The miners came from all over southern Africa, from Mozambique and Angola and most of southern Africa’s hinterlands, where the mining companies recruited them. The contracting officers promised them what seemed like a wonderful life. It was only when they reached the mines that they realised what they had signed up for, but by then it was too late to turn back. Nine months later, some of them returned home only to find their wives had married someone else, their lands had been taken by Boer farmers, their cattle sold, and their whole clan moved off the land by the government. Arriving home with little or no money and a ruined home life, the miners had little recourse but to sign up for another nine months with the mining companies. Many miners died young from black-lung disease or tuberculosis, or had serious accidents that led to amputations, if not death.
With no disability benefits, most of these men usually found themselves working in the mines until old age. When they died, little effort was made to contact their relatives so their loved ones could have a proper funeral and burial. Their bodies were usually given away to scientific researchers or disposed of as cadavers for use in some white medical school. It was a bloody tragedy.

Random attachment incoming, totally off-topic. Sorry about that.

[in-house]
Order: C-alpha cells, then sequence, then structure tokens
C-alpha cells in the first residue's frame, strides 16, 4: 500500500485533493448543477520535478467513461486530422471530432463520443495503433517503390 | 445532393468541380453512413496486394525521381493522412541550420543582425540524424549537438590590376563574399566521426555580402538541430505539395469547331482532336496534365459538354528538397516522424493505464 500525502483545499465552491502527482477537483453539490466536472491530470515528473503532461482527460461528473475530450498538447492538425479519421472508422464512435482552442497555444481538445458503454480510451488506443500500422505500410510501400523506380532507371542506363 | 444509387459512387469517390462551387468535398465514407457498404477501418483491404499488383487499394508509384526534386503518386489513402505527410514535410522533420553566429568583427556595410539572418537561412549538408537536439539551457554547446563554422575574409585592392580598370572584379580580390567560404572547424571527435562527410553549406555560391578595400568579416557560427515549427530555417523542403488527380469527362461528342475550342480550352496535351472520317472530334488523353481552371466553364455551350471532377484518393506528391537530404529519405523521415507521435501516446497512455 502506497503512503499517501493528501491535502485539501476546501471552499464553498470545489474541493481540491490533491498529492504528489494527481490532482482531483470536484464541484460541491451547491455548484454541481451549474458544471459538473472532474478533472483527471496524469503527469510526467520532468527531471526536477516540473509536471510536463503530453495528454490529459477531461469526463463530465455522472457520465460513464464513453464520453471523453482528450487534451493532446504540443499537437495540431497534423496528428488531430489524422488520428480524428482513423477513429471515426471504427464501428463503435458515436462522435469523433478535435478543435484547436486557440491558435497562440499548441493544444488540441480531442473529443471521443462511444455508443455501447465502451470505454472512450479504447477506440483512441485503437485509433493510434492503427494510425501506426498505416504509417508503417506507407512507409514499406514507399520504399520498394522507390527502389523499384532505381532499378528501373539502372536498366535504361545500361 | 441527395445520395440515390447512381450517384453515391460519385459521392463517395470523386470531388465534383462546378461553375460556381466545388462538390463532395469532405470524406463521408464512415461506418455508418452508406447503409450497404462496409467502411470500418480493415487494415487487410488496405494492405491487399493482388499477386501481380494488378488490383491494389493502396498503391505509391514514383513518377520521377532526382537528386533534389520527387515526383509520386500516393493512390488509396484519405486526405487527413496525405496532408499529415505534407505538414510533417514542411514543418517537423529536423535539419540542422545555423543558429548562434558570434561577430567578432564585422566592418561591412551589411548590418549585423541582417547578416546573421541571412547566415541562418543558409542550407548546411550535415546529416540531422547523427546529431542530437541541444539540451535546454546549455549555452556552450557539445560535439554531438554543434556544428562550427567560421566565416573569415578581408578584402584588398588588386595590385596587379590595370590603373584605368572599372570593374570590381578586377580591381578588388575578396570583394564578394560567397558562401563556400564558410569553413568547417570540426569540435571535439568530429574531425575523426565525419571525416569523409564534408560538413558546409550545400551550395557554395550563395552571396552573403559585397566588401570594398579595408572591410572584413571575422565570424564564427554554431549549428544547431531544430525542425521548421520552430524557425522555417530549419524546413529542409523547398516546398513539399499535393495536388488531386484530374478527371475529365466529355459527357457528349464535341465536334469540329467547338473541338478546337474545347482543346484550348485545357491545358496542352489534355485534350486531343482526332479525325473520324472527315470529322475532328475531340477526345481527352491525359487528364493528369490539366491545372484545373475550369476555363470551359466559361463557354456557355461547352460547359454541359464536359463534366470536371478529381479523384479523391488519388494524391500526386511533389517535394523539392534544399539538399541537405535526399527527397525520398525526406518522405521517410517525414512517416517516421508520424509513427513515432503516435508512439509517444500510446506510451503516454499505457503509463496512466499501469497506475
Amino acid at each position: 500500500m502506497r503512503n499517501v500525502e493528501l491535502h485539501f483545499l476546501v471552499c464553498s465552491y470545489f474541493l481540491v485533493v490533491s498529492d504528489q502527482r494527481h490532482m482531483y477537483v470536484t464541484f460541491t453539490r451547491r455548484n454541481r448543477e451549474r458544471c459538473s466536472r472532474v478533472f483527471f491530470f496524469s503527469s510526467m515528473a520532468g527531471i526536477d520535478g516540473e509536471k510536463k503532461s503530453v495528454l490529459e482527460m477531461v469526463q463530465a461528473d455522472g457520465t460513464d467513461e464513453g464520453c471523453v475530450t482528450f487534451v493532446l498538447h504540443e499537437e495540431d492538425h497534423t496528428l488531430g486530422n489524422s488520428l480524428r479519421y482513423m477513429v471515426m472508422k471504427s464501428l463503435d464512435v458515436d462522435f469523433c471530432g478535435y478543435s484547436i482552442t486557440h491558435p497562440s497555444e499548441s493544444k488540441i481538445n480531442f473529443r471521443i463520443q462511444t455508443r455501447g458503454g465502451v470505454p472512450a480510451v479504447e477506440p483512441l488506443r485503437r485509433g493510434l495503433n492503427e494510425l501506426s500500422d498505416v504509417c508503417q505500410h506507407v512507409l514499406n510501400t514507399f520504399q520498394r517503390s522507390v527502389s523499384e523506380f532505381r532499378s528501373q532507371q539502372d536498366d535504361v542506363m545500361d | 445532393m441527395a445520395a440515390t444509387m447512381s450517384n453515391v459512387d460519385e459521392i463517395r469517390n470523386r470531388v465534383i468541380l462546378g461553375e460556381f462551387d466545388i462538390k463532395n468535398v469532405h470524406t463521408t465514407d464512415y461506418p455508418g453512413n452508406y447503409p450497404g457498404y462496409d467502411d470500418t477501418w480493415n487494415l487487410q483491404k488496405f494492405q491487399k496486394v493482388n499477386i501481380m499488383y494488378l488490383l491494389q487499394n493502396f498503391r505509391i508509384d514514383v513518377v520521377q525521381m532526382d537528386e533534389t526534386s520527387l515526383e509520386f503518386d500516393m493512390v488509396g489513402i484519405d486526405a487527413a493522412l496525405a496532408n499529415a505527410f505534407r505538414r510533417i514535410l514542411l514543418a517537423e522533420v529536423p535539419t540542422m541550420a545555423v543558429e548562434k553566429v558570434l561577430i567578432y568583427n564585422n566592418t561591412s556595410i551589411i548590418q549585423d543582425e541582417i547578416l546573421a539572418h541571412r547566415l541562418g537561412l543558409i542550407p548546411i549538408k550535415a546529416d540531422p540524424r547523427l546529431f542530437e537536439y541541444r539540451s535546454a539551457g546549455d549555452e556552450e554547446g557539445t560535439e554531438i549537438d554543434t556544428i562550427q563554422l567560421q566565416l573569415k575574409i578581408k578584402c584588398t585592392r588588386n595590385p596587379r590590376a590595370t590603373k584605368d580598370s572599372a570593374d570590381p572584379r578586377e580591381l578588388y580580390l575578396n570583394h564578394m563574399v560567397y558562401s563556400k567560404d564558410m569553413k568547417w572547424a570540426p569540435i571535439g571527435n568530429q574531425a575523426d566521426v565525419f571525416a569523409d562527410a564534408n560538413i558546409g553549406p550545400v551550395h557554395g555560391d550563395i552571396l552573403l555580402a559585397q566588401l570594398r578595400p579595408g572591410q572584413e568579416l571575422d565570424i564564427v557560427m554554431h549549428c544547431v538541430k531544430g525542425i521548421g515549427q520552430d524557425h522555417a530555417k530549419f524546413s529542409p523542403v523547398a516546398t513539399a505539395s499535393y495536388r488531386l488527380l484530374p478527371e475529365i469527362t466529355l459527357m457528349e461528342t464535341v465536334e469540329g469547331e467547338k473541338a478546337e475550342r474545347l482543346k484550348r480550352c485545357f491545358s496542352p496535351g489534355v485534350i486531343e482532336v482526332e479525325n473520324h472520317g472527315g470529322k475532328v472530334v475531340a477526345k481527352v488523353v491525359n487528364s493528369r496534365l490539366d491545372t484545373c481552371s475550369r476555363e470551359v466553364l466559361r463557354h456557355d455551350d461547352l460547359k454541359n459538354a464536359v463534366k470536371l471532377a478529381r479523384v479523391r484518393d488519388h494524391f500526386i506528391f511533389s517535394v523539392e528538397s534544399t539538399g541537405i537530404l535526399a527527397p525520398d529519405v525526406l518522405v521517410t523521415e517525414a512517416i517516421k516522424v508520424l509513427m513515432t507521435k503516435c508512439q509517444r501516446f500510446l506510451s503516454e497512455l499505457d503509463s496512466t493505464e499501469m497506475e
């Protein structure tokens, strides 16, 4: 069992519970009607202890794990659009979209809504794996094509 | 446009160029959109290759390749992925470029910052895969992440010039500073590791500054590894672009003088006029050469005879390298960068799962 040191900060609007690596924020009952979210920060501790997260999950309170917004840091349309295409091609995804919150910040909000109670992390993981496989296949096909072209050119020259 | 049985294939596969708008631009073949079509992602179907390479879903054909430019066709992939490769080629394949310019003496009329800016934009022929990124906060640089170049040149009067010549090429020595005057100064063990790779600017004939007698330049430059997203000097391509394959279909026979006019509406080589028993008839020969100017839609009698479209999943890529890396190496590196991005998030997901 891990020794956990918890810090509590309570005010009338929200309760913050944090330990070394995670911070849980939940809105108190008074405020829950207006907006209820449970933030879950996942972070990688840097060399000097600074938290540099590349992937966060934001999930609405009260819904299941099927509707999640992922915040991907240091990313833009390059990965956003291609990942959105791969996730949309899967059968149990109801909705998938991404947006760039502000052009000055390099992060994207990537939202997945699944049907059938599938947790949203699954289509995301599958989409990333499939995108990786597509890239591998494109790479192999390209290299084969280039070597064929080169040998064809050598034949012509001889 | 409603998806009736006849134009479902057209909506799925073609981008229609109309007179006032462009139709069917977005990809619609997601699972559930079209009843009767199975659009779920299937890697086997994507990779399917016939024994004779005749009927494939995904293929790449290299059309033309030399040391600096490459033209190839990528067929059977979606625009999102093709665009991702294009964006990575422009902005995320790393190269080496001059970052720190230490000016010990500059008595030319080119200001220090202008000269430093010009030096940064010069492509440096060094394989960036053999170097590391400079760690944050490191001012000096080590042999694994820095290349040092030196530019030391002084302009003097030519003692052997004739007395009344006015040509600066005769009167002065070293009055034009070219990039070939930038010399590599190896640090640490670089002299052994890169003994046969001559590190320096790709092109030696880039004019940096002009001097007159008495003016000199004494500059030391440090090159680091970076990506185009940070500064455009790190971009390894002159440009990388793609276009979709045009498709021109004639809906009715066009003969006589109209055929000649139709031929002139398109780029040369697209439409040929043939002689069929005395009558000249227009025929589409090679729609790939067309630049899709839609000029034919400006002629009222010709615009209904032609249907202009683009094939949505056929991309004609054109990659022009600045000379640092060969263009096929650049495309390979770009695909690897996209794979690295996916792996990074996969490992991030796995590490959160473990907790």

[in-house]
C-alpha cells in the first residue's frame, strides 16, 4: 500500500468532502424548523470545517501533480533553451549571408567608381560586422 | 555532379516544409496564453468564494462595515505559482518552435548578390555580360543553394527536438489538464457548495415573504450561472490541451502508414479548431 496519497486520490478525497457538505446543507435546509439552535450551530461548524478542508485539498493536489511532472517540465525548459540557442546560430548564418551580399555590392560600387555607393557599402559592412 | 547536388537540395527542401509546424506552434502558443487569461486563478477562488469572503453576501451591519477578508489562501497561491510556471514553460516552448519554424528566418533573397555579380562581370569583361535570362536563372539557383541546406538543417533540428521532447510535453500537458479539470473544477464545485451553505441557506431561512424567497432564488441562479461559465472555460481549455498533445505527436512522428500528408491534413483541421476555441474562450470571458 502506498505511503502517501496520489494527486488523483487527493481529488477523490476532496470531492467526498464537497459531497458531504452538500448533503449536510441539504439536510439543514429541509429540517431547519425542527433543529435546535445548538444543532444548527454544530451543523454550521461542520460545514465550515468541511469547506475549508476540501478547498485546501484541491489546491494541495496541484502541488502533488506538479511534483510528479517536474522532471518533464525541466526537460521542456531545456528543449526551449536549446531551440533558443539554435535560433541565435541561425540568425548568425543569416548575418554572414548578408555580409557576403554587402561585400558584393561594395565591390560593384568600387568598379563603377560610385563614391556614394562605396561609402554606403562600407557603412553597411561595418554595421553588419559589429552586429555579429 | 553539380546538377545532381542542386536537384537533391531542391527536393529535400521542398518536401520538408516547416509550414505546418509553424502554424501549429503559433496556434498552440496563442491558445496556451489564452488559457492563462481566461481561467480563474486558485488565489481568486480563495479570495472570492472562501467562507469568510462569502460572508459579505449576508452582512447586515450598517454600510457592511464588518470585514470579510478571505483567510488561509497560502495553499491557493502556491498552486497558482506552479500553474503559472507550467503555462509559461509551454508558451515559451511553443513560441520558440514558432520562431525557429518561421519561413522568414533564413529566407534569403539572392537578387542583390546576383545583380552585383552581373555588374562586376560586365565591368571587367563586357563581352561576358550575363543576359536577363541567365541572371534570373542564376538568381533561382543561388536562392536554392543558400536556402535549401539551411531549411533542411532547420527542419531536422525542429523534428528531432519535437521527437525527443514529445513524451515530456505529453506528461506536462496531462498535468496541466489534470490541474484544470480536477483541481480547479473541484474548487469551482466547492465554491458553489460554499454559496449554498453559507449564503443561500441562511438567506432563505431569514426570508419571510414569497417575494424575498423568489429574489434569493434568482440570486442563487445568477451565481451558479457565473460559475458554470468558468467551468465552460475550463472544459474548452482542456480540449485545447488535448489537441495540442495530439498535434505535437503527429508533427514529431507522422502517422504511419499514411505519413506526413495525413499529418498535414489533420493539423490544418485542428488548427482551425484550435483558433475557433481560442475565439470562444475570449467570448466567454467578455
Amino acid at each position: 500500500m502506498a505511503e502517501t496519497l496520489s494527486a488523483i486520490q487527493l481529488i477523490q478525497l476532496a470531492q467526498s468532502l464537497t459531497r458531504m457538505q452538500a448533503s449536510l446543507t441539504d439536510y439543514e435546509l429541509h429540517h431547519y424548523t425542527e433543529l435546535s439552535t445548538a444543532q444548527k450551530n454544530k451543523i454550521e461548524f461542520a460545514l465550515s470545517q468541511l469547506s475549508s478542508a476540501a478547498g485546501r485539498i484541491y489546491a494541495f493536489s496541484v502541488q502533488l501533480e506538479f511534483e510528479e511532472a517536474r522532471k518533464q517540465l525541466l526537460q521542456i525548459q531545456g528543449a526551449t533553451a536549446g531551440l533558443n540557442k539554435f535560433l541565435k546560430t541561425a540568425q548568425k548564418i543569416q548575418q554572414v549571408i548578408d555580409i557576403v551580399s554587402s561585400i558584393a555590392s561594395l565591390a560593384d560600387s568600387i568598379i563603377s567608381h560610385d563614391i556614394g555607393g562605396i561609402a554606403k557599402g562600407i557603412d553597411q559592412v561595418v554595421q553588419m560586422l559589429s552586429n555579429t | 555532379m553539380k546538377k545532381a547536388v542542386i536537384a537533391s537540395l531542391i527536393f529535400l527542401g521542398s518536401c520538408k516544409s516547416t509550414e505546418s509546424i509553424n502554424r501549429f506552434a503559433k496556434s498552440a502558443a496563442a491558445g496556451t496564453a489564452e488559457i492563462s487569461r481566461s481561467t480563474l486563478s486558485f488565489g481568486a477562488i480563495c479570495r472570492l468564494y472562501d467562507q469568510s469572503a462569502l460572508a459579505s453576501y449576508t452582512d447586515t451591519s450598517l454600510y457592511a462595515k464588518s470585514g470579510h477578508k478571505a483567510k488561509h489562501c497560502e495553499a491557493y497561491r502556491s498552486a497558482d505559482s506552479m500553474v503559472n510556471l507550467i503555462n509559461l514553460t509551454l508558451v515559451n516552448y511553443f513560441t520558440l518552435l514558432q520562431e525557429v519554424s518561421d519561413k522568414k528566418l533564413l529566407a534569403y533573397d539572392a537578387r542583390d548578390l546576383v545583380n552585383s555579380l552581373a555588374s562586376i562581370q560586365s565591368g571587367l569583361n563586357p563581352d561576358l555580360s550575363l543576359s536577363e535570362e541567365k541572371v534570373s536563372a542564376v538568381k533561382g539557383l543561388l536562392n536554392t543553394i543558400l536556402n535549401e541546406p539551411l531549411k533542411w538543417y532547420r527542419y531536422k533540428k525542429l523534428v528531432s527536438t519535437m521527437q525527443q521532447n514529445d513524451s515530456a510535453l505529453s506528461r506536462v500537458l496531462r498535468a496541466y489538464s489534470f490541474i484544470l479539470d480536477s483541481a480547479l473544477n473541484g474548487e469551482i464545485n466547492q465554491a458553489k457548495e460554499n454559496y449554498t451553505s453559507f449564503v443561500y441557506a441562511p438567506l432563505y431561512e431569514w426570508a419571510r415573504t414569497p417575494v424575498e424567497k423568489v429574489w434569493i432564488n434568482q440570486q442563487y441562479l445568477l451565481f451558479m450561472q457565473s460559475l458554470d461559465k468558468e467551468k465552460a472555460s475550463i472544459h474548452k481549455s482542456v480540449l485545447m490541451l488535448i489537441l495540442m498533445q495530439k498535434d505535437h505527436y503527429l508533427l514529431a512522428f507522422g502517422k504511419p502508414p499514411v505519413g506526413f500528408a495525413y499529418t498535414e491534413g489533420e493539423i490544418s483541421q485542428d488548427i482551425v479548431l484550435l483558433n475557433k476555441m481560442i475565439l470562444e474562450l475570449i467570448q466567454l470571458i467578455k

I learned to accept that booze — nips (quarter pints), half-jacks, half-pints and straights (full bottles) — was a part of life. I grew up impressed by good drinkers. I watched my uncles and aunts and other people in and around my home drink constantly.
Most middle-aged women in the township wore black, mourning a deceased husband, son or brother who had died from violence, black lung, TB or booze. Most of my family, on my mother’s side, drank. Moneyed and educated people sat and drank in the living room or dining room. Johanna’s unskilled labourer friends and women drank in the kitchen. The coal miners drank in the backyard.
I started drinking when I was 14. Years later, while in therapy, the counsellors asked my fellow junkies and me to chart our family histories and circle the drinkers in red. My diagram was covered with red circles.
Still Grazing is published by Jacana. Don’t miss next week’s special Friday edition on Hugh Masekela